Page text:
FAIR HILL — Just as the 9-day run of the Cecil County Fair drew to a close on Saturday evening, a notice went out that someone at the fair had tested positive for COVID-19.

Little can be said about the circumstances of the discovery because of the Health Insurance Portability and Accountability Act of 1996 (HIPAA), which prevents the disclosure of personal medical information.

“Thus far there are 2 linked confirmed positives. There is an additional case that reported attendance at the fair but it’s not clear if that is where the initial exposure happened,” said Daniel Coulter, spokesman for the health department. Coulter said Sunday that the investigation has been turned over to the Maryland Health Department.

In the statement issued by the county health department, those who attended the fair at any point are being told to observe themselves for symptoms of the novel coronavirus; fever or chills, cough, shortness of breath or breathing difficulty, tiredness, muscle or body aches, loss of the ability to taste or sense of smell, sore throat, congested or runny nose, nausea, vomiting or diarrhea.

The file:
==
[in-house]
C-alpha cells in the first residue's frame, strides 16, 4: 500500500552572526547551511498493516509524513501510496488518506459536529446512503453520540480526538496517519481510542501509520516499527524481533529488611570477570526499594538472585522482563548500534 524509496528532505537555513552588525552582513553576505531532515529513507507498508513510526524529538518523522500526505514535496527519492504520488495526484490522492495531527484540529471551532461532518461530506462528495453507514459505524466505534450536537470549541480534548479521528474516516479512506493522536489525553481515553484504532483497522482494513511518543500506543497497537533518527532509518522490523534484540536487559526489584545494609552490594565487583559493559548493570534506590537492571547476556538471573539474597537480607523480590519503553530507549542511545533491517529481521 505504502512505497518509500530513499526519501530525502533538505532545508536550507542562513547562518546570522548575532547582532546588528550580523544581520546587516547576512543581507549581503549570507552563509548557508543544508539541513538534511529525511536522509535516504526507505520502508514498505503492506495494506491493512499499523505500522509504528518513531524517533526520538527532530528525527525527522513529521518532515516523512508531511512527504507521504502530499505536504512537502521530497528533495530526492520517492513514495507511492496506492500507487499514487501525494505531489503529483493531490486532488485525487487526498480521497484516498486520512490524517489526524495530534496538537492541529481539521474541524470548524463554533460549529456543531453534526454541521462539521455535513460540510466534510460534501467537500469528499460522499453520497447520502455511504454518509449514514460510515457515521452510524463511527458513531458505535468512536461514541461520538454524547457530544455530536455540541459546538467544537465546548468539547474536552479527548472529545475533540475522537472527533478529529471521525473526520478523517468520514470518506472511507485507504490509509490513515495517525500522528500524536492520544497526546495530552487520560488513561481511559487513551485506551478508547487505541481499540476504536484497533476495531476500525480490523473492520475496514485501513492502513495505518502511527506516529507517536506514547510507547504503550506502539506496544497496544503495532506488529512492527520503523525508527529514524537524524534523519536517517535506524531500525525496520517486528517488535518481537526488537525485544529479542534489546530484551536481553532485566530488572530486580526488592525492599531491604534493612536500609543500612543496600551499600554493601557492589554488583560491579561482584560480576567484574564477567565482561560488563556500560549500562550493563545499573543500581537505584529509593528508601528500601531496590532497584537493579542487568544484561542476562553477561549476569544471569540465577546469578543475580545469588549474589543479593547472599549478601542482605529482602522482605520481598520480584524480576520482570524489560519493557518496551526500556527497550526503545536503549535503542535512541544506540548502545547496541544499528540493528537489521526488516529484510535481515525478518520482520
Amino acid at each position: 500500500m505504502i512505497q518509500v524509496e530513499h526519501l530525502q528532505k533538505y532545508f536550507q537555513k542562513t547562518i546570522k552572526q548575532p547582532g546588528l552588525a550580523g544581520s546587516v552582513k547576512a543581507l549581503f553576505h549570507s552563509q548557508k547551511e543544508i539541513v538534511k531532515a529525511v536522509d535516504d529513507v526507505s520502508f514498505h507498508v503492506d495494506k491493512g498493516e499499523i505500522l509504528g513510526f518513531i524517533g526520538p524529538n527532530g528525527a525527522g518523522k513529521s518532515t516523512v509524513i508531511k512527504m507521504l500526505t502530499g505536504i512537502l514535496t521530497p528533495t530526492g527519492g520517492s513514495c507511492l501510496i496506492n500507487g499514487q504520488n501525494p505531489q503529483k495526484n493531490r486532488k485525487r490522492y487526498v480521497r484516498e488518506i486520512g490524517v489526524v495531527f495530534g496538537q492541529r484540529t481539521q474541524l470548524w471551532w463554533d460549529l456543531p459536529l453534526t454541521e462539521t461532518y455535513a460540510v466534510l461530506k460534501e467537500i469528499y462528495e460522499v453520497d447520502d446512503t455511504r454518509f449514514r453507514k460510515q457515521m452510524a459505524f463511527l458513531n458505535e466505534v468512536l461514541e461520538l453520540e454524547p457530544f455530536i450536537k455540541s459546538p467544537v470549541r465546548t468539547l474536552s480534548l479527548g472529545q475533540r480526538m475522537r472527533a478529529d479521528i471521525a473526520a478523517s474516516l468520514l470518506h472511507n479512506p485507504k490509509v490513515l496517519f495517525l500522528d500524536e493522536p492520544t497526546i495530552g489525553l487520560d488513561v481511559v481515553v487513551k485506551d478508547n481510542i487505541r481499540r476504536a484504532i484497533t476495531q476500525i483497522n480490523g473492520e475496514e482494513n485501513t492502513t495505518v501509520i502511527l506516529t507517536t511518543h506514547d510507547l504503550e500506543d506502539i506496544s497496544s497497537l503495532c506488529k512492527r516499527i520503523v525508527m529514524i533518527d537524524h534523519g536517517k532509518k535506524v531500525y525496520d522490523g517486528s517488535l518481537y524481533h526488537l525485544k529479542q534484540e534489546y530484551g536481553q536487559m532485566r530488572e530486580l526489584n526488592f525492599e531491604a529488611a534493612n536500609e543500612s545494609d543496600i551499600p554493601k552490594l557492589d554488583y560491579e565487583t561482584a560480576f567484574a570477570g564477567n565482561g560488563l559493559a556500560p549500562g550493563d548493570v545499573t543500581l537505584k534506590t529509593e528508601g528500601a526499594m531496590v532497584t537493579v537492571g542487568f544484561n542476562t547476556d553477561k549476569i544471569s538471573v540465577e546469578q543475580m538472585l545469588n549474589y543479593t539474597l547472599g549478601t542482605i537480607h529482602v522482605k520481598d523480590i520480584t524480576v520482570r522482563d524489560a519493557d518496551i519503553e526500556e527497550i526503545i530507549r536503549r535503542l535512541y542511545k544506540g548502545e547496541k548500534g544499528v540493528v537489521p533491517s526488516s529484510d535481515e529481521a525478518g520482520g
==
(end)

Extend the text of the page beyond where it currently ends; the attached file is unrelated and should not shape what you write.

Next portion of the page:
“We are not asking individuals attending the fair to quarantine for 14 days, but monitor for symptoms and get tested if symptoms develop,” Coulter said.

As of Monday Cecil County’s 7-day positivity rate was 6.07% with a 7-day case rate at 9.72 per 100,000 population. Compare that to June 17 when the positivity was .84% with a case rate of 1.39 persons per 100,000.

Don Moore, president of the Cecil County Fair Board of Directors, said the board was notified Saturday as well that some among the more than 85,000 who attended had tested positive.

“Hey, you can go to Walmart and test positive,” Moore said.

Moore said people obviously needed to get outside and be entertained and thanks to the weather not only was attendance up but participation was great at the auctions.

“The livestock auction was very well-attended,” Moore said, noting that moving that 4-H event from Friday night to Saturday at noon didn’t hurt either.

“We heard from folks who said they had trouble getting here after work,” he said of the evening hour and the Demolition Derby traffic. “We listened.”

The Cecil County Health Department has free at-home test kits, which can be ordered online at https://bit.ly/3yiK2pN. Self test kits can also be obtained by calling 410-996-1005 Monday through Friday between 8:30 a.m. and 5 p.m.

In recent weeks, after the positivity rate for infections dropped below 1% in June, the rate has now jumped to 5.59% with a 7-day tally of 8.89 per 100,000 people.

There was a clinic at the fair most days offering the three Emergency Use Approval vaccines for free. By midweek, more than 50 people had taken the offer and received vaccinations.

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